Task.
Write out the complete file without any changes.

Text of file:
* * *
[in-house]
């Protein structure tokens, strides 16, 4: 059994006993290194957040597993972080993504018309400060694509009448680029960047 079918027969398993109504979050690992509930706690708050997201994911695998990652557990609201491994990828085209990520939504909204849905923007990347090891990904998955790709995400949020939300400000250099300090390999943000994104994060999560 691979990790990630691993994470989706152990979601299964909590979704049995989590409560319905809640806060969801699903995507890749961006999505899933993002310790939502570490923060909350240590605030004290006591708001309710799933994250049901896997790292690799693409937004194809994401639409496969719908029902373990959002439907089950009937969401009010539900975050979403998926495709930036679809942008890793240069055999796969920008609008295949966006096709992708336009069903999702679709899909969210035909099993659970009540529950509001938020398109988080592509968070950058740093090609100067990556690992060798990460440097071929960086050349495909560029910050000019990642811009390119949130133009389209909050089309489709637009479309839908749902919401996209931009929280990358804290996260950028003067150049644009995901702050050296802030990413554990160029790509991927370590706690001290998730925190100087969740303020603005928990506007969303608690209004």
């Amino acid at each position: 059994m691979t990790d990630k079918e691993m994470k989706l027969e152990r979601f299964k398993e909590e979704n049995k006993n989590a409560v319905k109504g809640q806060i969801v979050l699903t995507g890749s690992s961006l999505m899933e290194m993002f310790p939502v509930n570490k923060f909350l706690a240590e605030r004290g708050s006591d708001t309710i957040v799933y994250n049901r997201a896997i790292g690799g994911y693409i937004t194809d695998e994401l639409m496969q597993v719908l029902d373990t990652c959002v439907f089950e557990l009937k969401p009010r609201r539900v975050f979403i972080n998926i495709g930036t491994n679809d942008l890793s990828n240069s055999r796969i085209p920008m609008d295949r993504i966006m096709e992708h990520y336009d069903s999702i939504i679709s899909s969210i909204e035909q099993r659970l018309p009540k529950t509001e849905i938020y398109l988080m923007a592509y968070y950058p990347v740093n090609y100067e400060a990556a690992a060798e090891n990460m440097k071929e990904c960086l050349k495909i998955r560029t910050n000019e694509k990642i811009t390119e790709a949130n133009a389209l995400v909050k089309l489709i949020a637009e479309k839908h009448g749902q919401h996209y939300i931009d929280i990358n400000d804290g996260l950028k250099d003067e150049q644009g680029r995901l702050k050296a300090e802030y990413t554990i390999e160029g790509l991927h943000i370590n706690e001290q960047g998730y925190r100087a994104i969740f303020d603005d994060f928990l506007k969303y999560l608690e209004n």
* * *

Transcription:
[in-house]
């Protein structure tokens, strides 16, 4: 059994006993290194957040597993972080993504018309400060694509009448680029960047 079918027969398993109504979050690992509930706690708050997201994911695998990652557990609201491994990828085209990520939504909204849905923007990347090891990904998955790709995400949020939300400000250099300090390999943000994104994060999560 691979990790990630691993994470989706152990979601299964909590979704049995989590409560319905809640806060969801699903995507890749961006999505899933993002310790939502570490923060909350240590605030004290006591708001309710799933994250049901896997790292690799693409937004194809994401639409496969719908029902373990959002439907089950009937969401009010539900975050979403998926495709930036679809942008890793240069055999796969920008609008295949966006096709992708336009069903999702679709899909969210035909099993659970009540529950509001938020398109988080592509968070950058740093090609100067990556690992060798990460440097071929960086050349495909560029910050000019990642811009390119949130133009389209909050089309489709637009479309839908749902919401996209931009929280990358804290996260950028003067150049644009995901702050050296802030990413554990160029790509991927370590706690001290998730925190100087969740303020603005928990506007969303608690209004």
């Amino acid at each position: 059994m691979t990790d990630k079918e691993m994470k989706l027969e152990r979601f299964k398993e909590e979704n049995k006993n989590a409560v319905k109504g809640q806060i969801v979050l699903t995507g890749s690992s961006l999505m899933e290194m993002f310790p939502v509930n570490k923060f909350l706690a240590e605030r004290g708050s006591d708001t309710i957040v799933y994250n049901r997201a896997i790292g690799g994911y693409i937004t194809d695998e994401l639409m496969q597993v719908l029902d373990t990652c959002v439907f089950e557990l009937k969401p009010r609201r539900v975050f979403i972080n998926i495709g930036t491994n679809d942008l890793s990828n240069s055999r796969i085209p920008m609008d295949r993504i966006m096709e992708h990520y336009d069903s999702i939504i679709s899909s969210i909204e035909q099993r659970l018309p009540k529950t509001e849905i938020y398109l988080m923007a592509y968070y950058p990347v740093n090609y100067e400060a990556a690992a060798e090891n990460m440097k071929e990904c960086l050349k495909i998955r560029t910050n000019e694509k990642i811009t390119e790709a949130n133009a389209l995400v909050k089309l489709i949020a637009e479309k839908h009448g749902q919401h996209y939300i931009d929280i990358n400000d804290g996260l950028k250099d003067e150049q644009g680029r995901l702050k050296a300090e802030y990413t554990i390999e160029g790509l991927h943000i370590n706690e001290q960047g998730y925190r100087a994104i969740f303020d603005d994060f928990l506007k969303y999560l608690e209004n």